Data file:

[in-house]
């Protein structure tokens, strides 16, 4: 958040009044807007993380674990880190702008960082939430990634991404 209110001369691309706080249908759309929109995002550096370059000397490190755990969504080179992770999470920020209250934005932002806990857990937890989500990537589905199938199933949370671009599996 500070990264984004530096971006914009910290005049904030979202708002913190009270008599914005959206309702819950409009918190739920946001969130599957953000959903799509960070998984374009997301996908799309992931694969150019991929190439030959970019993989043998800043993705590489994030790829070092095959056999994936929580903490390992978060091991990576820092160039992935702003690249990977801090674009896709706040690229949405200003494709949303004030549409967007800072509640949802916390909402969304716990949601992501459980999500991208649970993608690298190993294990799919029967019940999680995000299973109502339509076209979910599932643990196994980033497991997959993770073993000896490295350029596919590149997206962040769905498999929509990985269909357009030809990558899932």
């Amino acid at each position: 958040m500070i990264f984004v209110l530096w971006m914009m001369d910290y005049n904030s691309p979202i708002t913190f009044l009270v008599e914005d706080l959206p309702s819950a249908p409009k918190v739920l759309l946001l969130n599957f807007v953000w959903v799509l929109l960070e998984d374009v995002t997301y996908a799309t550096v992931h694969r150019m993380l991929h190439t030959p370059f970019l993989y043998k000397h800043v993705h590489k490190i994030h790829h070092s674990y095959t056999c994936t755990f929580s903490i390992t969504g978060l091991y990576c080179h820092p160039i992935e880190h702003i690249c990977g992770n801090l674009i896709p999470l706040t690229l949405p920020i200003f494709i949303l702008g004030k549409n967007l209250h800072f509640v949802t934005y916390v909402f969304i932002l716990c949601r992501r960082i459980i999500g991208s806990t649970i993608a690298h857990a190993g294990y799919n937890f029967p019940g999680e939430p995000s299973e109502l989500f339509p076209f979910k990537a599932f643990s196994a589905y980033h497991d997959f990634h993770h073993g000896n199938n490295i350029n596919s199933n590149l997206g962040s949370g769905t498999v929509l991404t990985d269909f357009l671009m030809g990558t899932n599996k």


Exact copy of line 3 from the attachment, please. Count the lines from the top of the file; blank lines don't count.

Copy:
């Amino acid at each position: 958040m500070i990264f984004v209110l530096w971006m914009m001369d910290y005049n904030s691309p979202i708002t913190f009044l009270v008599e914005d706080l959206p309702s819950a249908p409009k918190v739920l759309l946001l969130n599957f807007v953000w959903v799509l929109l960070e998984d374009v995002t997301y996908a799309t550096v992931h694969r150019m993380l991929h190439t030959p370059f970019l993989y043998k000397h800043v993705h590489k490190i994030h790829h070092s674990y095959t056999c994936t755990f929580s903490i390992t969504g978060l091991y990576c080179h820092p160039i992935e880190h702003i690249c990977g992770n801090l674009i896709p999470l706040t690229l949405p920020i200003f494709i949303l702008g004030k549409n967007l209250h800072f509640v949802t934005y916390v909402f969304i932002l716990c949601r992501r960082i459980i999500g991208s806990t649970i993608a690298h857990a190993g294990y799919n937890f029967p019940g999680e939430p995000s299973e109502l989500f339509p076209f979910k990537a599932f643990s196994a589905y980033h497991d997959f990634h993770h073993g000896n199938n490295i350029n596919s199933n590149l997206g962040s949370g769905t498999v929509l991404t990985d269909f357009l671009m030809g990558t899932n599996k």